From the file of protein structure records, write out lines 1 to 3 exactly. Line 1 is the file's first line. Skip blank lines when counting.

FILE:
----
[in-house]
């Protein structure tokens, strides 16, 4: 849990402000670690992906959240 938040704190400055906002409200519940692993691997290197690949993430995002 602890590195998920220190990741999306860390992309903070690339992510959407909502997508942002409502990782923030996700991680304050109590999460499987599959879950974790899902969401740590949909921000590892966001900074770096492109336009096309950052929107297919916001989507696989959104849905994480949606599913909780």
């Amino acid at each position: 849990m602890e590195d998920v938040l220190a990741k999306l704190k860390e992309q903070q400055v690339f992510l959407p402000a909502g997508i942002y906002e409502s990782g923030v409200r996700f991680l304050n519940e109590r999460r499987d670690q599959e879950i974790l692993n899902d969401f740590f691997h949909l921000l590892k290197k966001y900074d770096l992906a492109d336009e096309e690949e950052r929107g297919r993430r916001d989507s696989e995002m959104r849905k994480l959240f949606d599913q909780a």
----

[in-house]
């Protein structure tokens, strides 16, 4: 849990402000670690992906959240 938040704190400055906002409200519940692993691997290197690949993430995002 602890590195998920220190990741999306860390992309903070690339992510959407909502997508942002409502990782923030996700991680304050109590999460499987599959879950974790899902969401740590949909921000590892966001900074770096492109336009096309950052929107297919916001989507696989959104849905994480949606599913909780």
């Amino acid at each position: 849990m602890e590195d998920v938040l220190a990741k999306l704190k860390e992309q903070q400055v690339f992510l959407p402000a909502g997508i942002y906002e409502s990782g923030v409200r996700f991680l304050n519940e109590r999460r499987d670690q599959e879950i974790l692993n899902d969401f740590f691997h949909l921000l590892k290197k966001y900074d770096l992906a492109d336009e096309e690949e950052r929107g297919r993430r916001d989507s696989e995002m959104r849905k994480l959240f949606d599913q909780a």